You often hear the words fabric mill, fabric converter and fabric jobber. What do they mean?
Fabric Mill: This is a factory where they take a raw product like cotton or silk and make a finished product or use man made synthetic fibers to produce a finished product. These finished products of fabric may be completely finished with the design and colorations in the fabric or the product may be an unpreped fabric such as greige.
Fabric Converter: This is a company who will take an unpreped fabric (i. e. greige) and complete the finishing process by printing their own designs which they may market or who also prints fabrics for others.
Fabric Jobber: : This a company who sells fabrics specially chosen from mills and converters as well as having their own designs printed or woven from a mill or converter and then books them into collections that are sold at wholesale to retailers. A Fabric Jobber also includes companies who specialize in selling closeouts, specials and odd or job lot fabrics to retailers at wholesale prices.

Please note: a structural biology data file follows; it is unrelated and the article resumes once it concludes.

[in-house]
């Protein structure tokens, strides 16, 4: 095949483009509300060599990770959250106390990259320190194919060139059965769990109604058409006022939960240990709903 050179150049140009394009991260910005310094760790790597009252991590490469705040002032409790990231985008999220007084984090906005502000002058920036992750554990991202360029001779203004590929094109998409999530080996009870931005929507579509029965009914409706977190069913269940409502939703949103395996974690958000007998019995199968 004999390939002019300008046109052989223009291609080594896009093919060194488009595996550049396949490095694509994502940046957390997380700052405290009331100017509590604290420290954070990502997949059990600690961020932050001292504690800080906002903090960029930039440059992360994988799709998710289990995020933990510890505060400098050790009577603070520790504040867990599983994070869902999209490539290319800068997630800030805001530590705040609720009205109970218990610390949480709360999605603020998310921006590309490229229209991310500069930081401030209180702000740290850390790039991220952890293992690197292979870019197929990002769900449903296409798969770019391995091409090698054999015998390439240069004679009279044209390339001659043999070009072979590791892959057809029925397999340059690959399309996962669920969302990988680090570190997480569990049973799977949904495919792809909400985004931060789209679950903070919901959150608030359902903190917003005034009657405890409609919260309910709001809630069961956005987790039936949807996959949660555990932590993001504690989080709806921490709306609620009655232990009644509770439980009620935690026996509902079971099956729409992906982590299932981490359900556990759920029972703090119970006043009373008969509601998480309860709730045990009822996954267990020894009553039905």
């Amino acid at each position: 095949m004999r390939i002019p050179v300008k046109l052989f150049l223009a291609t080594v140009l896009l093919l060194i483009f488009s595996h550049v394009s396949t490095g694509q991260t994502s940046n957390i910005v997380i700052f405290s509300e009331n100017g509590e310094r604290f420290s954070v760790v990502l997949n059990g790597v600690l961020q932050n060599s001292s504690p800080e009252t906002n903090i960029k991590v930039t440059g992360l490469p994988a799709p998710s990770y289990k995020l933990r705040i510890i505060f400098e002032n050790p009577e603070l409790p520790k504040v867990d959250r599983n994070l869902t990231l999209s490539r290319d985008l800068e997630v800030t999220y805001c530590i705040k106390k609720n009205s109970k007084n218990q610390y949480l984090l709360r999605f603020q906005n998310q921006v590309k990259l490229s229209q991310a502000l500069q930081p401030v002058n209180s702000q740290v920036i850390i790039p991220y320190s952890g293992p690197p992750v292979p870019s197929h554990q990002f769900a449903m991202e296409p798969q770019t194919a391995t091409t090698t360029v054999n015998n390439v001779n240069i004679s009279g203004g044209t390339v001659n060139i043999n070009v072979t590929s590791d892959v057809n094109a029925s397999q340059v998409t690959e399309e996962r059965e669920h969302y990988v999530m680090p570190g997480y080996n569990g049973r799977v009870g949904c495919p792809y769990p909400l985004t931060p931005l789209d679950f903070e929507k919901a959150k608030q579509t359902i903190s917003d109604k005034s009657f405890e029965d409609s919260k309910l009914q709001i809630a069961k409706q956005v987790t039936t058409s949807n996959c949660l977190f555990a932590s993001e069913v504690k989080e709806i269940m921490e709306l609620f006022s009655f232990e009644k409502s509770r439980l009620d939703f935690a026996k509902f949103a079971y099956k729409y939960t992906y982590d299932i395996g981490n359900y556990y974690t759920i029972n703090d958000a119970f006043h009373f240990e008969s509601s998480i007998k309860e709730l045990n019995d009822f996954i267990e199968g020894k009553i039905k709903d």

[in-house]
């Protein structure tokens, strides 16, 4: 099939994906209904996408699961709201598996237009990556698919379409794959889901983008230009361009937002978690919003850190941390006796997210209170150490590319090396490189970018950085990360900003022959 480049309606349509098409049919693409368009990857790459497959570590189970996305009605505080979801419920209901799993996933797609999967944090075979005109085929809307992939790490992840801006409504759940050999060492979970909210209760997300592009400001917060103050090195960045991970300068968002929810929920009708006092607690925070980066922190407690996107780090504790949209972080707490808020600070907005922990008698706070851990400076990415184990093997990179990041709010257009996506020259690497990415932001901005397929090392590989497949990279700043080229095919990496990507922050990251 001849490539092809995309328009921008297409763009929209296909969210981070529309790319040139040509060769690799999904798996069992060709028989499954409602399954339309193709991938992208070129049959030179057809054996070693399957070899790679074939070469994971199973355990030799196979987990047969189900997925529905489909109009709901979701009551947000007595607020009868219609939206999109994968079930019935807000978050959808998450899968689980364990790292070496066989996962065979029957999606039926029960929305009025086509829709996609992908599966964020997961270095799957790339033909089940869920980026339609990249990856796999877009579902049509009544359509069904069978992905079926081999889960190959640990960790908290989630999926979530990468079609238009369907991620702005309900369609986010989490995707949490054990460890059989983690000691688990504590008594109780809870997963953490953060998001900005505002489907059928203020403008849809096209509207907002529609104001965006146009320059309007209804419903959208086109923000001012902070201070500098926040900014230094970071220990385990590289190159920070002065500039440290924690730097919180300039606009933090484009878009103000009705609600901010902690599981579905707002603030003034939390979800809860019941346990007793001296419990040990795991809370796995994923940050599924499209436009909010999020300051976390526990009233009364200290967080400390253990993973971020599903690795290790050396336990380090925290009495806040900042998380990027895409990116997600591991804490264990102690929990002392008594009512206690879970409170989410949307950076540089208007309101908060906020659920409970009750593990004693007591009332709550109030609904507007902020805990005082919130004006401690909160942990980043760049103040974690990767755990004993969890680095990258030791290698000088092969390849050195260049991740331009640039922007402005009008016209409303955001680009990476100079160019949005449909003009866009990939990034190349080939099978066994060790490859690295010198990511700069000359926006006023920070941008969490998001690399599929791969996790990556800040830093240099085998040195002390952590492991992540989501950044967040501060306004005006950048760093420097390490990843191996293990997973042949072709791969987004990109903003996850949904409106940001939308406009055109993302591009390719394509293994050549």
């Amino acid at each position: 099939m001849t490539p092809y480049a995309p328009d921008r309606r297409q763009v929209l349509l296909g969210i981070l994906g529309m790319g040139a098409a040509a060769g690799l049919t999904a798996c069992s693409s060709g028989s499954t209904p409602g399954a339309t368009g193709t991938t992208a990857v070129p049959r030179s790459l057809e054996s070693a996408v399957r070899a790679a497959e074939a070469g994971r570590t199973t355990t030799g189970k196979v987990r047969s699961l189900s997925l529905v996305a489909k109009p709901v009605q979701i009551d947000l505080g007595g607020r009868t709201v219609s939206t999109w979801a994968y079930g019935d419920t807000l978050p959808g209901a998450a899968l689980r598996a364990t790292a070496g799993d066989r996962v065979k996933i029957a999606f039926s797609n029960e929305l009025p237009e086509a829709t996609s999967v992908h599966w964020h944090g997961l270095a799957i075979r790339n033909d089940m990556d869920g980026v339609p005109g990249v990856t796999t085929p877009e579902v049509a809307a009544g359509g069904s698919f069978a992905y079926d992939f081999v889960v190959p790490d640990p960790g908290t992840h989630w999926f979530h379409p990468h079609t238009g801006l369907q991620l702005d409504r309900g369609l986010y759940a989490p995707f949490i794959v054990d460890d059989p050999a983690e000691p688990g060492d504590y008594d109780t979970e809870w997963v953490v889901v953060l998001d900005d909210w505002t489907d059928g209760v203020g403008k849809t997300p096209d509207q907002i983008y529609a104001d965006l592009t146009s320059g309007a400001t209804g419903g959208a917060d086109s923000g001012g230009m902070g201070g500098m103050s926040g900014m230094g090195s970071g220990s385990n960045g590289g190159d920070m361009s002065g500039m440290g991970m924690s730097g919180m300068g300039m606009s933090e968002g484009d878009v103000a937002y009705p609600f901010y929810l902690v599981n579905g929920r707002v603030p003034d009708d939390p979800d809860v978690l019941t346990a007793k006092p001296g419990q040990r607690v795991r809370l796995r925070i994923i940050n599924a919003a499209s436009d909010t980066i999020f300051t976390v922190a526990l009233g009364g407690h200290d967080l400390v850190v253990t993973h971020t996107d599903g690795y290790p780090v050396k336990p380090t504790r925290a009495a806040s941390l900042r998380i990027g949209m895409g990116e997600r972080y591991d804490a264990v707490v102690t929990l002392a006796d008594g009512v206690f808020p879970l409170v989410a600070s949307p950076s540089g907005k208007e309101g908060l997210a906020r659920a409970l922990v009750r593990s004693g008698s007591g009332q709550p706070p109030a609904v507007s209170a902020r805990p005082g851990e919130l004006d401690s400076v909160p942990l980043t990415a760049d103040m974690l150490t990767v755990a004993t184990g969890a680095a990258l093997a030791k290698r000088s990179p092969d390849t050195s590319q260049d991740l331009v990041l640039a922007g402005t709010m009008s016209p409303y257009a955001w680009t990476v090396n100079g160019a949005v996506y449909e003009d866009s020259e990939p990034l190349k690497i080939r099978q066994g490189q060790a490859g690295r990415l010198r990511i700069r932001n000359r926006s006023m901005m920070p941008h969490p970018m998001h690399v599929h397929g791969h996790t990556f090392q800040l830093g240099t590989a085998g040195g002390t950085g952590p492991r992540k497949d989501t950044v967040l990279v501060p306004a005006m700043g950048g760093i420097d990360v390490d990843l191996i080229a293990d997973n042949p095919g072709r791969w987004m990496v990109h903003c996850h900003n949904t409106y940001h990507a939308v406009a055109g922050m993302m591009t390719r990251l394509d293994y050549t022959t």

Can all fabrics be flame retardant?
Most fabrics can be but there are exceptions. Nylon, acetate and acrylic tend to resist treatment, as well as materials coated with Teflon or other chemicals.
How to Measure a Fabric Repeat/What is Vertical and Horizontal Repeat
The vertical and horizontal repeats of a fabric are how many times the pattern of a fabric repeats in 1 yard. If you do not know what your repeats are you can measure them by rolling out a yard of the fabric (if you have that much) and measuring from the top point of the pattern to the bottom point of the pattern for your vertical and from the left most point to the right most point for your horizontal. Knowing your repeats insures that you purchase the correct amount of yardage for your project.